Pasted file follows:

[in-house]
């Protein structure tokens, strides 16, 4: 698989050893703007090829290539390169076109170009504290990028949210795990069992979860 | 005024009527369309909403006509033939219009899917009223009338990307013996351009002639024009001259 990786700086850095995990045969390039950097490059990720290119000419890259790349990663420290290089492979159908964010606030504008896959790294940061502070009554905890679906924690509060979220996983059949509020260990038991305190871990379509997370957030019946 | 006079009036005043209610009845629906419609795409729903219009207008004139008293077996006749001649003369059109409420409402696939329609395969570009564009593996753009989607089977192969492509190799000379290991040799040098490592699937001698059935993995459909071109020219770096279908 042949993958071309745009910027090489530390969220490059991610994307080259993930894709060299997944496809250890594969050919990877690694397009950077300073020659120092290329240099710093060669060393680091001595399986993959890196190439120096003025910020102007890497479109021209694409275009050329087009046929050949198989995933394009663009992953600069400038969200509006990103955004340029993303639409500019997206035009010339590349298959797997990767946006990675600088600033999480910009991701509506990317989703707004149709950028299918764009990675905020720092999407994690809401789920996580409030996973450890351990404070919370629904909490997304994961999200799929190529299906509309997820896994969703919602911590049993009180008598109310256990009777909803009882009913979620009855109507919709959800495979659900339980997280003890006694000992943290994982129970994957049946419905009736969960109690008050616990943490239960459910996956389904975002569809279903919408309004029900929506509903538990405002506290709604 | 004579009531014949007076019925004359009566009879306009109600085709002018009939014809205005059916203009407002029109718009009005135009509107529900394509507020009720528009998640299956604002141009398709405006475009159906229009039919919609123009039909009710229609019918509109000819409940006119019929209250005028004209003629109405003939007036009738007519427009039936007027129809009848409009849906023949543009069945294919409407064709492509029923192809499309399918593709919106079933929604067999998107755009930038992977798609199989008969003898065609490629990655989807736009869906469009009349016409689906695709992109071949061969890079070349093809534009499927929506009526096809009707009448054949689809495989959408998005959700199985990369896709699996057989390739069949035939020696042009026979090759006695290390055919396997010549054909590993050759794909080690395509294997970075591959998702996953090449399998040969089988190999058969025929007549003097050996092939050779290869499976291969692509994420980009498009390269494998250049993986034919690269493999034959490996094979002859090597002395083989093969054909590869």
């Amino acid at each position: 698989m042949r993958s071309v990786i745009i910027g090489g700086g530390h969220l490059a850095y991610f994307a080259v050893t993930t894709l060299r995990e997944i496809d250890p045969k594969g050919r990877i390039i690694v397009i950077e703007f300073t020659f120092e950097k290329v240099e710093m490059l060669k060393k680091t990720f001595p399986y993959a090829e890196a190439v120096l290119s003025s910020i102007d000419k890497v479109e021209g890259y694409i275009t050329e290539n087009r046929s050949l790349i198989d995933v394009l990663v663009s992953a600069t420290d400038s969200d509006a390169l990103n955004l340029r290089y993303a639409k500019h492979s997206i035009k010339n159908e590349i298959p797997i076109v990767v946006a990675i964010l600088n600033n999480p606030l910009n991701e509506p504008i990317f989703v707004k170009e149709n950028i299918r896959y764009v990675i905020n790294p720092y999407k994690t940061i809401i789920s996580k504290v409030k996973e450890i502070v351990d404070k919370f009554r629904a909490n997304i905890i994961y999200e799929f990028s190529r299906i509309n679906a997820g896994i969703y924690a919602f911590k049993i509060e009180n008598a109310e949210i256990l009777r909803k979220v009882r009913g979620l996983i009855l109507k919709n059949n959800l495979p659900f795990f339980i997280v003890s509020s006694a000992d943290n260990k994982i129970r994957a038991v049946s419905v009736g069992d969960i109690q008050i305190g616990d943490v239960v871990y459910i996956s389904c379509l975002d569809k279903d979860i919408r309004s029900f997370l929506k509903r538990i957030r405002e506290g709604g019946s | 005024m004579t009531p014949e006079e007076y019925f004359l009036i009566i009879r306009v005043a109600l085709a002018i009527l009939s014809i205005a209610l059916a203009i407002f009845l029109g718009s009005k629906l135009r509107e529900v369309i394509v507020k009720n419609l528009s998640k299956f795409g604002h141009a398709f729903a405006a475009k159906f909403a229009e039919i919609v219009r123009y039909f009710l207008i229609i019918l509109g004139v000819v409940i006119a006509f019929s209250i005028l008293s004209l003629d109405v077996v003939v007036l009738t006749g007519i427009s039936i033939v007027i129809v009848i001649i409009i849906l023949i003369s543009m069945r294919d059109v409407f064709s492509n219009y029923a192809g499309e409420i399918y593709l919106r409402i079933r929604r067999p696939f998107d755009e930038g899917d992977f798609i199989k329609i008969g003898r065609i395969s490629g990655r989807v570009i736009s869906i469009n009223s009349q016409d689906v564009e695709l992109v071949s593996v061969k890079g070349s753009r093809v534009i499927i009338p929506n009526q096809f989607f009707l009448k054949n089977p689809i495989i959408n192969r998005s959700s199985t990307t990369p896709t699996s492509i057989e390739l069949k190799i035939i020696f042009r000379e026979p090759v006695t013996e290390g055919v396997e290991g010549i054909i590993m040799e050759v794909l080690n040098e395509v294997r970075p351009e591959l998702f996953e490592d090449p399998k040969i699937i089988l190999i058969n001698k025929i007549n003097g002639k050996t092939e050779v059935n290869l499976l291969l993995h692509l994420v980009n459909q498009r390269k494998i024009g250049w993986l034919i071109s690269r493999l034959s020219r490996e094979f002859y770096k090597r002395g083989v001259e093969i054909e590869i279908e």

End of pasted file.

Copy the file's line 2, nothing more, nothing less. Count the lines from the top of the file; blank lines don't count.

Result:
């Protein structure tokens, strides 16, 4: 698989050893703007090829290539390169076109170009504290990028949210795990069992979860 | 005024009527369309909403006509033939219009899917009223009338990307013996351009002639024009001259 990786700086850095995990045969390039950097490059990720290119000419890259790349990663420290290089492979159908964010606030504008896959790294940061502070009554905890679906924690509060979220996983059949509020260990038991305190871990379509997370957030019946 | 006079009036005043209610009845629906419609795409729903219009207008004139008293077996006749001649003369059109409420409402696939329609395969570009564009593996753009989607089977192969492509190799000379290991040799040098490592699937001698059935993995459909071109020219770096279908 042949993958071309745009910027090489530390969220490059991610994307080259993930894709060299997944496809250890594969050919990877690694397009950077300073020659120092290329240099710093060669060393680091001595399986993959890196190439120096003025910020102007890497479109021209694409275009050329087009046929050949198989995933394009663009992953600069400038969200509006990103955004340029993303639409500019997206035009010339590349298959797997990767946006990675600088600033999480910009991701509506990317989703707004149709950028299918764009990675905020720092999407994690809401789920996580409030996973450890351990404070919370629904909490997304994961999200799929190529299906509309997820896994969703919602911590049993009180008598109310256990009777909803009882009913979620009855109507919709959800495979659900339980997280003890006694000992943290994982129970994957049946419905009736969960109690008050616990943490239960459910996956389904975002569809279903919408309004029900929506509903538990405002506290709604 | 004579009531014949007076019925004359009566009879306009109600085709002018009939014809205005059916203009407002029109718009009005135009509107529900394509507020009720528009998640299956604002141009398709405006475009159906229009039919919609123009039909009710229609019918509109000819409940006119019929209250005028004209003629109405003939007036009738007519427009039936007027129809009848409009849906023949543009069945294919409407064709492509029923192809499309399918593709919106079933929604067999998107755009930038992977798609199989008969003898065609490629990655989807736009869906469009009349016409689906695709992109071949061969890079070349093809534009499927929506009526096809009707009448054949689809495989959408998005959700199985990369896709699996057989390739069949035939020696042009026979090759006695290390055919396997010549054909590993050759794909080690395509294997970075591959998702996953090449399998040969089988190999058969025929007549003097050996092939050779290869499976291969692509994420980009498009390269494998250049993986034919690269493999034959490996094979002859090597002395083989093969054909590869």